For the second in my series of podcasts on Canadian public legal education, I have an interview with two well-known and long-time PLE practitioners: Carol McEown, recently retired manager of public legal education services at the Legal Services Society of BC, and Lois Gander, Director of the Legal Studies Program at the University of Alberta. This turned out to be a sweeping, forty-minute discussion about the evolution of PLE in Canada, its radical origins and empowering possibilities, and a host of other topics. Here are two quotes to give a taste:

I absolutely grew up believing that the law belonged to me … to use and to challenge and to make work for my community. —Carol McEown

We have gone away from the idea that the public are citizens and have any ownership of the law or the processes … I think we’ve got to get away from the “consumer” mentality. —Lois Gander

The podcast is available as an mp3, which you can download by clicking here. If you have any trouble with the file, or any comments on the content, let me know by clicking on the “Comments” link, below.

Law Courts Education Society: history and programming

December 12, 2006

This is the second in a series of histories of major public legal education organizations in Canada. The first looked at the People’s Law School; today, I cover the other sole-purpose PLE organization in BC, the Law Courts Education Society.

The Law Courts Education Society (LCES) has been a sole-purpose public legal education (PLE) provider since 1989, and before that had been a dedicated PLE program of the Courts of British Columbia since 1979. Today, LCES maintains an enormous palette of programs and projects, centered around court visits, classes, and workshops for students and the community. The Society’s work also includes in-school programs, publications and videos, collaboration on a drop-in self-help centre for self-represented litigants, and both Canada-wide and international projects.

Street view of the LCES classroom in the downtown Vancouver Provincial Courts building (click to enlarge)
LCES downtown Vancouver classroom, view from Howe Street

In 1979, upon the completion of a new courts complex in Vancouver, the British Columbia courts agreed to collaborate with the BC Ministry of the Attorney General (MAG) on a three-year experimental program to use the law courts to build public understanding of law in the province. The three-year project, enjoying the financial and administrative support of the Court Services Branch of the MAG and the advisory assistance of the BC judiciary, grew quickly to become a successful program. Indeed, the program’s success carried it long past the initial three-year pilot period, and by 1989 it had brought over 150,000 people into the BC courts to learn about the Canadian justice system. Major projects during this time included PLE programming for upper- and intermediate-level school students, mock trials, and special publications and events for non-English-speaking and multicultural communities.

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Audio from the field: Podcast #1, featuring Gordon Hardy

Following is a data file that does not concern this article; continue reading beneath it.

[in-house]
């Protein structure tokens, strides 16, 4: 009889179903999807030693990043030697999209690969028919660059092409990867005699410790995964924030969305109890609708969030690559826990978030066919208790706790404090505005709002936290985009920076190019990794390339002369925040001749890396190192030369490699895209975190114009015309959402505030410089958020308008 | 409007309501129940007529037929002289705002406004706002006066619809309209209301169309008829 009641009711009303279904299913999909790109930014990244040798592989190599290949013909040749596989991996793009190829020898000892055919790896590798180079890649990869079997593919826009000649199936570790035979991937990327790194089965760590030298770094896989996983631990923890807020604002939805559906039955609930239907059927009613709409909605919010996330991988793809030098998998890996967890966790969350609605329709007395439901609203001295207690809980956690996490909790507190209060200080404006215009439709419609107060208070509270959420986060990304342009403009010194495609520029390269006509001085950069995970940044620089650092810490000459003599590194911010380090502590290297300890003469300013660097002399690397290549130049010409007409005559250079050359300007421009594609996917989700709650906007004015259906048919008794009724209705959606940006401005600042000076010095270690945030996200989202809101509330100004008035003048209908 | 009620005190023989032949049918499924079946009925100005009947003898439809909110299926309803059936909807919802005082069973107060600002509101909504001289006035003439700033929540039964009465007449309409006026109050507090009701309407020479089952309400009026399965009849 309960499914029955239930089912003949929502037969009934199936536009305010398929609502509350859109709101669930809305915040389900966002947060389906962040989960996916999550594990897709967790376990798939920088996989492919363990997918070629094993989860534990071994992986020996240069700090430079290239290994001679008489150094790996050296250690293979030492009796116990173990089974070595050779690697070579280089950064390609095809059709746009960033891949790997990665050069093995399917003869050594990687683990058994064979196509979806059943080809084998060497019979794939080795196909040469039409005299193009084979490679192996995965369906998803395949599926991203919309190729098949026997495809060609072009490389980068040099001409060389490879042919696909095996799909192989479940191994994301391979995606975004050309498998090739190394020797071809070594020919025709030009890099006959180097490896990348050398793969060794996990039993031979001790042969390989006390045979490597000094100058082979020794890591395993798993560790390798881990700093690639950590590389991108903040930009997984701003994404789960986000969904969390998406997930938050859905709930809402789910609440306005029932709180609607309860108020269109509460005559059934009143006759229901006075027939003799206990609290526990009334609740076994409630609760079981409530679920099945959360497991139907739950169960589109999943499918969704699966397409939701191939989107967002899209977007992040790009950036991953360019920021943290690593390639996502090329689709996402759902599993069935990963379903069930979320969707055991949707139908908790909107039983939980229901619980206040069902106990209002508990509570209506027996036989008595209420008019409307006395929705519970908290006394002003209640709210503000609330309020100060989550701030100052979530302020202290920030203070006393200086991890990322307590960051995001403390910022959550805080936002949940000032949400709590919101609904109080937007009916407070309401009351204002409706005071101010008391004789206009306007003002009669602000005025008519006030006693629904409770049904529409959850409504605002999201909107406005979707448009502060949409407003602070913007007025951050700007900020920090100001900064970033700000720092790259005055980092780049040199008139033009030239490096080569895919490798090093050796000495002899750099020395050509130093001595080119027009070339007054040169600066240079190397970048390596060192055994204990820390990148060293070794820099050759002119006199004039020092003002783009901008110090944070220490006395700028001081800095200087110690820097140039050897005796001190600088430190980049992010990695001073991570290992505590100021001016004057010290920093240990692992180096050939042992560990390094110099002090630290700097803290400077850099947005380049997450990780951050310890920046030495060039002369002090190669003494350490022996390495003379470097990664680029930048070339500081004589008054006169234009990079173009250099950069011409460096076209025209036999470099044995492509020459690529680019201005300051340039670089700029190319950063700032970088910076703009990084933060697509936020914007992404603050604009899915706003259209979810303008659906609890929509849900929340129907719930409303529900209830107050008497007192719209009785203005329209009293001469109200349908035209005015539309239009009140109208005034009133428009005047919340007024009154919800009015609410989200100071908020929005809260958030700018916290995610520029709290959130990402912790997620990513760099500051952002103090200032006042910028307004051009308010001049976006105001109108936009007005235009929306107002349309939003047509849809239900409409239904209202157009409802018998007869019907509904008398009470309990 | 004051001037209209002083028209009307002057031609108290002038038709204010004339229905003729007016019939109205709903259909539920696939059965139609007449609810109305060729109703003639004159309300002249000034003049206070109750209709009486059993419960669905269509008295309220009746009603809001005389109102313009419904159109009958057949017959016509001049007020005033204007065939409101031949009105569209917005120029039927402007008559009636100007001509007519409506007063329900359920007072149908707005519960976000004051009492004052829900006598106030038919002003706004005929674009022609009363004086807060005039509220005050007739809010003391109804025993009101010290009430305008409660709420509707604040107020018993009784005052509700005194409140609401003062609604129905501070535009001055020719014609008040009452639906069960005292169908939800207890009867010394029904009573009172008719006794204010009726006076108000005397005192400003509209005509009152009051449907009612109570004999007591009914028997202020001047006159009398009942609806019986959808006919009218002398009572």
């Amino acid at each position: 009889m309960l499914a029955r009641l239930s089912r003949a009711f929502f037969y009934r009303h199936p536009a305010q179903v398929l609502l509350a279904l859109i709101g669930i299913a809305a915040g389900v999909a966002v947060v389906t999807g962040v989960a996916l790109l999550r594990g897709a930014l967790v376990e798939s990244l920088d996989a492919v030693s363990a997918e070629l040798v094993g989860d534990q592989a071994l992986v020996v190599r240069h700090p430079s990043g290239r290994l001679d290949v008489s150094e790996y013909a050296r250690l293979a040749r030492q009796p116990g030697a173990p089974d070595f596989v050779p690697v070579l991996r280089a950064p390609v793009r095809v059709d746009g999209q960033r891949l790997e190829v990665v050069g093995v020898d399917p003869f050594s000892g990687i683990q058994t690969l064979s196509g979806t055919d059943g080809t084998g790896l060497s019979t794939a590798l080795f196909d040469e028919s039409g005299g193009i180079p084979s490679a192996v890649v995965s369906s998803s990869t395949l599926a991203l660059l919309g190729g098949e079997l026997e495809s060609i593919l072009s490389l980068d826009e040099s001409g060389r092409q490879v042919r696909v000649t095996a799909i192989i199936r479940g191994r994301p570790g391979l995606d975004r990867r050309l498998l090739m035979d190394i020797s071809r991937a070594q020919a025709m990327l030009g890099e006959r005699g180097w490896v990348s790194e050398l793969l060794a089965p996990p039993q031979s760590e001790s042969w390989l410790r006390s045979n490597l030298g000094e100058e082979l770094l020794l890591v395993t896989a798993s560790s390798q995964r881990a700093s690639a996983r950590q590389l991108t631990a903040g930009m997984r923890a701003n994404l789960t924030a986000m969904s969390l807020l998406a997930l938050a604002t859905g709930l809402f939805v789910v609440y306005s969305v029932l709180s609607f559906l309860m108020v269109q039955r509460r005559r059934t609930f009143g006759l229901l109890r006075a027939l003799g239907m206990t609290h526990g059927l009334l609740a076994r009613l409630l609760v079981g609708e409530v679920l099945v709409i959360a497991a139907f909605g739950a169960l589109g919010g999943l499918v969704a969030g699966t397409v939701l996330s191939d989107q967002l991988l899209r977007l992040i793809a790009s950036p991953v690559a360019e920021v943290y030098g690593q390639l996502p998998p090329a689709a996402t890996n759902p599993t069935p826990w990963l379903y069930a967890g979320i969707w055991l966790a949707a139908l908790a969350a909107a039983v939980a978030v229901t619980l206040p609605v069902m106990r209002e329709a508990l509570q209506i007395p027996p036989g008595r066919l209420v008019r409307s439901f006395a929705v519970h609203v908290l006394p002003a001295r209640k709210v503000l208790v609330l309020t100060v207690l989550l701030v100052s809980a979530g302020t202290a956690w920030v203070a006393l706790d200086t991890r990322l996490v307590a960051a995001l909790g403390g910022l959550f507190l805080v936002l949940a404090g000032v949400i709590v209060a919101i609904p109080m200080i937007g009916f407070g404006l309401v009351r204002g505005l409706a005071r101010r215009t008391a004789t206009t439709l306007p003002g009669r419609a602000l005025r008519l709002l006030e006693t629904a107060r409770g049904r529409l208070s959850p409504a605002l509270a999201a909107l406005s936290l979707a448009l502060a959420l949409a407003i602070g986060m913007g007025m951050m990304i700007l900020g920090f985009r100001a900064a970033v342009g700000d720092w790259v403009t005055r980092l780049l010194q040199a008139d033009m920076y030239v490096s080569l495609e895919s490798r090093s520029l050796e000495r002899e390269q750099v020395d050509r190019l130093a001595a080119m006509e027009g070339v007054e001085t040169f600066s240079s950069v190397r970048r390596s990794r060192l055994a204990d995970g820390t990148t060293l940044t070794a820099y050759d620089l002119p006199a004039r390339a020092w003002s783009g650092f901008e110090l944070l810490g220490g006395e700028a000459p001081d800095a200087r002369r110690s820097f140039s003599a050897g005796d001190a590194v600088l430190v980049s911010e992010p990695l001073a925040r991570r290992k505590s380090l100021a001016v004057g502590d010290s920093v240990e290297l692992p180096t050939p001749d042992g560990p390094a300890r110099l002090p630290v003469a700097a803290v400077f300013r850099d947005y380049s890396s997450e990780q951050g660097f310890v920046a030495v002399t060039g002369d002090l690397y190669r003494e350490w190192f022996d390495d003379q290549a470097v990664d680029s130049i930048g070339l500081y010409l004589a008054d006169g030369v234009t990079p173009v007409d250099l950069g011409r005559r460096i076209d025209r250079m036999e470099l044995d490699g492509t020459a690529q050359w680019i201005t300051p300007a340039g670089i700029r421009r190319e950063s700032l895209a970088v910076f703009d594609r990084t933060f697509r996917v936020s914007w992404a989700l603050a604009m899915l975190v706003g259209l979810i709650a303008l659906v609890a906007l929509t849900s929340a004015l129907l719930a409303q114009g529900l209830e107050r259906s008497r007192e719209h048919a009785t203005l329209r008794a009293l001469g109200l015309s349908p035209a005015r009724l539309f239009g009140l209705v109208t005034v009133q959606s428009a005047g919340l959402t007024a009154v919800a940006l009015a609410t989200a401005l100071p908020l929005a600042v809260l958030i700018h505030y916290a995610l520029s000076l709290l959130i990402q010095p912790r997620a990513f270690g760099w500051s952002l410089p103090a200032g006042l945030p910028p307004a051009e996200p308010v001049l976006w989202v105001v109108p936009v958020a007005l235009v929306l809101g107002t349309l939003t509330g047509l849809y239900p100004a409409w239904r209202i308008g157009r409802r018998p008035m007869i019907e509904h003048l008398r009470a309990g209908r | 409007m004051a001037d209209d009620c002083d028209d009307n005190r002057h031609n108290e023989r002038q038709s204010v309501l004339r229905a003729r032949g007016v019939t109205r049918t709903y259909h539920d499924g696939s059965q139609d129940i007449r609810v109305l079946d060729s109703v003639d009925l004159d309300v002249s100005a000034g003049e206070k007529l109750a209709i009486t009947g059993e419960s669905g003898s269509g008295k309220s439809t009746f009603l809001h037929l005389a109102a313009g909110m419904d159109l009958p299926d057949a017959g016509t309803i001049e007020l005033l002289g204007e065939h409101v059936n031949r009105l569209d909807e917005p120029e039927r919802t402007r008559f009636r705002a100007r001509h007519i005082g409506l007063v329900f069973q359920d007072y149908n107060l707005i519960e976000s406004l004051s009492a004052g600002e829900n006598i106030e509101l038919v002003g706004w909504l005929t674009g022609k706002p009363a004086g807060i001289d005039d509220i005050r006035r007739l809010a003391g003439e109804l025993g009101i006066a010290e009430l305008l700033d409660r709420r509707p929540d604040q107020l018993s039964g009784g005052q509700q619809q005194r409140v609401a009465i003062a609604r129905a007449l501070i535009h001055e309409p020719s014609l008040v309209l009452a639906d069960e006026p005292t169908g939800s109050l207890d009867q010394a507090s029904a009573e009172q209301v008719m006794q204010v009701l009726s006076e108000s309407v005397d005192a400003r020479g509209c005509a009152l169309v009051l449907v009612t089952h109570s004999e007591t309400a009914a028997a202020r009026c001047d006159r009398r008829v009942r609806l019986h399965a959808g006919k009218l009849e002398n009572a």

December 6, 2006

podcast.gifOne of the artifacts I picked up from my November site visits in Vancouver was a “for air” interview with Gordon Hardy, Executive Director of the People’s Law School. Rather than try to describe it, I hope you’ll listen to it. It is the first “podcast” in a series that I hope to present through this blog.

It is an mp3 file, and you can download it by clicking here. It runs a little over twenty minutes. Let me know by email if you have any trouble opening or hearing the file.

The People’s Law School: history and programming

October 26, 2006

This is the first of a series of organizational histories that I’ll be posting here throughout the next several months. From November 6–28, I’ll be in Vancouver, BC, to visit the major PLEI projects there: the People’s Law School, the Law Courts Education Society, and the BC Legal Services Society’s legal information department. In preparation for those visits, I’ll be posting brief histories of each organization.

    Organization History

Most people point to the People’s Law School in British Columbia as the very first sole-purpose public legal education organization in Canada. In every year since its 1972 founding, the People’s Law School has focused on providing free law classes and plain-language publications to the British Columbian public, offering programs province-wide and in many languages.

People’s Law School initial funding, from the 1972 Federal Government Opporunities for Youth grant catalog (click to enlarge)
People’s Law School initial Opportunities for Youth funding, 1972

The People’s Law School got its start in May 1972 with $11,650 (about $57,000 in 2006 dollars) from the Canadian federal government’s “Opportunities for Youth” (OFY) program. Founder Diana Davidson, a second-year University of British Columbia law student at the time, got the idea for a community-based public legal education project when she learned about a “People’s Law School” operating in the San Francisco Bay area. With the OFY money and help from about seven initial volunteers, the group began operations out of Davidson’s basement laundry room as the “Vancouver People’s Law School” (VPLS). The project’s purpose, as Davidson articulated it at the beginning, was to instruct Vancouverites not only about “what the law is” but also on how to influence the law and “recognize the danger of those bills that seek to curtail or eliminate fundamental rights.”